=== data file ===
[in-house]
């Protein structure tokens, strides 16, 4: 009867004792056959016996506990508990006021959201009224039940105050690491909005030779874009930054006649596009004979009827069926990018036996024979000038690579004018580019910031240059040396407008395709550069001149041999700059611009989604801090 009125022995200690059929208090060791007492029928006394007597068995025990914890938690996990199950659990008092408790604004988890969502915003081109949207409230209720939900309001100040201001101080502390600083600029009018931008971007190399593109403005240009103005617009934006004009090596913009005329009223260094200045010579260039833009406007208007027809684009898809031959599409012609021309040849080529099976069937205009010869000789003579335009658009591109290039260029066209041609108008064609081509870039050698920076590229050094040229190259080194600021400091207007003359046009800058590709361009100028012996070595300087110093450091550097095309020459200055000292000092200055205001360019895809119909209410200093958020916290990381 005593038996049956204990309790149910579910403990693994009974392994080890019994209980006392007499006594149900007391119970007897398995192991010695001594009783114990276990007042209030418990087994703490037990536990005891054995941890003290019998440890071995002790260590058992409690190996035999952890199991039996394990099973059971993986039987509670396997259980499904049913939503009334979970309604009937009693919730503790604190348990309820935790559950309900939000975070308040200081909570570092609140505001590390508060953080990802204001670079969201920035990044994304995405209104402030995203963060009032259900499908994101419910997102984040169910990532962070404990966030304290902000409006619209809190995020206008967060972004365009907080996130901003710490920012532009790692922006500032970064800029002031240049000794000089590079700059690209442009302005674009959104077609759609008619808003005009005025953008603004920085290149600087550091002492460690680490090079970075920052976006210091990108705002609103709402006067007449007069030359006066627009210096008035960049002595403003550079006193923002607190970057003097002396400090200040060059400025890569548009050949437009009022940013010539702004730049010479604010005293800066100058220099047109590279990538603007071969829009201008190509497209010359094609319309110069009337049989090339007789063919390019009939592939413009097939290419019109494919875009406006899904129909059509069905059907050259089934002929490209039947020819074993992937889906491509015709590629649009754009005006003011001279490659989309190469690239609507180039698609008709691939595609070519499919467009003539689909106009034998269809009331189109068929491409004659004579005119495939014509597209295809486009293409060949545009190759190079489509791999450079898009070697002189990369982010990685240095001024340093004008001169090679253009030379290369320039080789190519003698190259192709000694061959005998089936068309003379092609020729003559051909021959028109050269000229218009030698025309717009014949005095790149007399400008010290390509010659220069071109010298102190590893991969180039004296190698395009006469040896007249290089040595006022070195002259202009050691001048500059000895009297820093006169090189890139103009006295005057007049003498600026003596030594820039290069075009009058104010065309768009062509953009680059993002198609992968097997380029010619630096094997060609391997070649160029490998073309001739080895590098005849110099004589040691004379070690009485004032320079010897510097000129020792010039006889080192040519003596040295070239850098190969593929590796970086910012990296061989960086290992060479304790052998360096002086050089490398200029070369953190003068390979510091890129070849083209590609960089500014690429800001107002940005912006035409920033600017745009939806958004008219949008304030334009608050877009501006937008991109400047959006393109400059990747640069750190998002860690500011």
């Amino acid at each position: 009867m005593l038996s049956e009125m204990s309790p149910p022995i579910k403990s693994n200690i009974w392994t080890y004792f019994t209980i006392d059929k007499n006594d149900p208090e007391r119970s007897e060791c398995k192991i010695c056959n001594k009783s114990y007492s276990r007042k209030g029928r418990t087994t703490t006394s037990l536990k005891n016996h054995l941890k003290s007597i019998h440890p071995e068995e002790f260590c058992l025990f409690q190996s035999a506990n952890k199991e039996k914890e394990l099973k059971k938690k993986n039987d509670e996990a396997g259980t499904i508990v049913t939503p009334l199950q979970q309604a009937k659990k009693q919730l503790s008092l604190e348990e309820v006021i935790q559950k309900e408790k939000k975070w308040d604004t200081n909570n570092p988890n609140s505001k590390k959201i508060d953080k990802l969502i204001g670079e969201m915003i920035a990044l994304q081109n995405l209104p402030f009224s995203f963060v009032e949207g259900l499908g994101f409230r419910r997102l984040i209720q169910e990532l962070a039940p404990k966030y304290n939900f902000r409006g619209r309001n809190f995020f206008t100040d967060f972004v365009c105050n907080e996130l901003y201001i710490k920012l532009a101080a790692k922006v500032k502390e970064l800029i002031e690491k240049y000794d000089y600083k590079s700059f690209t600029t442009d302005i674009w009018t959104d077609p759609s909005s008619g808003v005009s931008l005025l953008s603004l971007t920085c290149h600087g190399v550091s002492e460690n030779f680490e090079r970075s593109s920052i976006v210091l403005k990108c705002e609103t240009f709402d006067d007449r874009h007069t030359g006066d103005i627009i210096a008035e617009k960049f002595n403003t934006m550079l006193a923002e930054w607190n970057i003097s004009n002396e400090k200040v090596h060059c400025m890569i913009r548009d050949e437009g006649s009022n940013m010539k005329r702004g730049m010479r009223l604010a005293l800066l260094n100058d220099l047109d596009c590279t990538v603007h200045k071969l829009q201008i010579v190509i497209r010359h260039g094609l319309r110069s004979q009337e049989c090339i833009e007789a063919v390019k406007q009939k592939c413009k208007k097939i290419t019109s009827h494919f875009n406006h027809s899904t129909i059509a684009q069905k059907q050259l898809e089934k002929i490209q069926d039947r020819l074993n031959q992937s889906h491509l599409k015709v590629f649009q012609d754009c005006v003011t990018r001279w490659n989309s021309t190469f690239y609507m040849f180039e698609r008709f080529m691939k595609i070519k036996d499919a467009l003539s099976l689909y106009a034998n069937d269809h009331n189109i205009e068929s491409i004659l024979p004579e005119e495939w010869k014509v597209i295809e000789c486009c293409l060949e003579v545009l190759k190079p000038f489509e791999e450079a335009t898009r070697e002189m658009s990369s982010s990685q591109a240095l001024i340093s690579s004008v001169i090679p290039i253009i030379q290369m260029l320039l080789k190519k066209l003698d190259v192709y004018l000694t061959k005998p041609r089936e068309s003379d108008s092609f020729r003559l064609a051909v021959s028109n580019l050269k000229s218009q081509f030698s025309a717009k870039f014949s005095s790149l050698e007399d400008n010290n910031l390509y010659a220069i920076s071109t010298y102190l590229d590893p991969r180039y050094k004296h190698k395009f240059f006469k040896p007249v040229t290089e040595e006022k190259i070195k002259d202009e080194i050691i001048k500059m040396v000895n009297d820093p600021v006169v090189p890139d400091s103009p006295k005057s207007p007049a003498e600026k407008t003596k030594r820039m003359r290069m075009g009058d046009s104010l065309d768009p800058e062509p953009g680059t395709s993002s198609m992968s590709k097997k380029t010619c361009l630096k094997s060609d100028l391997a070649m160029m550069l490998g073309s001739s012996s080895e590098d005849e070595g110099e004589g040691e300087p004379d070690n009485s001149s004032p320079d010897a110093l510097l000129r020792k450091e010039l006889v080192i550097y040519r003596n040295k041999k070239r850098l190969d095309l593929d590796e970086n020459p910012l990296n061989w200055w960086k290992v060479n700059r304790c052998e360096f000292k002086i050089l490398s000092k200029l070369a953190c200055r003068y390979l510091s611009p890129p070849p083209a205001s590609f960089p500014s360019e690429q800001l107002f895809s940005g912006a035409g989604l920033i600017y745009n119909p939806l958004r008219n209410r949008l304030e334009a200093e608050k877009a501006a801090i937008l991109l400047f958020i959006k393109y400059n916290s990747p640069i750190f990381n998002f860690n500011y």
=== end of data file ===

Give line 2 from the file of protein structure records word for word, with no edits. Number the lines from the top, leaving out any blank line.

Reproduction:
């Protein structure tokens, strides 16, 4: 009867004792056959016996506990508990006021959201009224039940105050690491909005030779874009930054006649596009004979009827069926990018036996024979000038690579004018580019910031240059040396407008395709550069001149041999700059611009989604801090 009125022995200690059929208090060791007492029928006394007597068995025990914890938690996990199950659990008092408790604004988890969502915003081109949207409230209720939900309001100040201001101080502390600083600029009018931008971007190399593109403005240009103005617009934006004009090596913009005329009223260094200045010579260039833009406007208007027809684009898809031959599409012609021309040849080529099976069937205009010869000789003579335009658009591109290039260029066209041609108008064609081509870039050698920076590229050094040229190259080194600021400091207007003359046009800058590709361009100028012996070595300087110093450091550097095309020459200055000292000092200055205001360019895809119909209410200093958020916290990381 005593038996049956204990309790149910579910403990693994009974392994080890019994209980006392007499006594149900007391119970007897398995192991010695001594009783114990276990007042209030418990087994703490037990536990005891054995941890003290019998440890071995002790260590058992409690190996035999952890199991039996394990099973059971993986039987509670396997259980499904049913939503009334979970309604009937009693919730503790604190348990309820935790559950309900939000975070308040200081909570570092609140505001590390508060953080990802204001670079969201920035990044994304995405209104402030995203963060009032259900499908994101419910997102984040169910990532962070404990966030304290902000409006619209809190995020206008967060972004365009907080996130901003710490920012532009790692922006500032970064800029002031240049000794000089590079700059690209442009302005674009959104077609759609008619808003005009005025953008603004920085290149600087550091002492460690680490090079970075920052976006210091990108705002609103709402006067007449007069030359006066627009210096008035960049002595403003550079006193923002607190970057003097002396400090200040060059400025890569548009050949437009009022940013010539702004730049010479604010005293800066100058220099047109590279990538603007071969829009201008190509497209010359094609319309110069009337049989090339007789063919390019009939592939413009097939290419019109494919875009406006899904129909059509069905059907050259089934002929490209039947020819074993992937889906491509015709590629649009754009005006003011001279490659989309190469690239609507180039698609008709691939595609070519499919467009003539689909106009034998269809009331189109068929491409004659004579005119495939014509597209295809486009293409060949545009190759190079489509791999450079898009070697002189990369982010990685240095001024340093004008001169090679253009030379290369320039080789190519003698190259192709000694061959005998089936068309003379092609020729003559051909021959028109050269000229218009030698025309717009014949005095790149007399400008010290390509010659220069071109010298102190590893991969180039004296190698395009006469040896007249290089040595006022070195002259202009050691001048500059000895009297820093006169090189890139103009006295005057007049003498600026003596030594820039290069075009009058104010065309768009062509953009680059993002198609992968097997380029010619630096094997060609391997070649160029490998073309001739080895590098005849110099004589040691004379070690009485004032320079010897510097000129020792010039006889080192040519003596040295070239850098190969593929590796970086910012990296061989960086290992060479304790052998360096002086050089490398200029070369953190003068390979510091890129070849083209590609960089500014690429800001107002940005912006035409920033600017745009939806958004008219949008304030334009608050877009501006937008991109400047959006393109400059990747640069750190998002860690500011």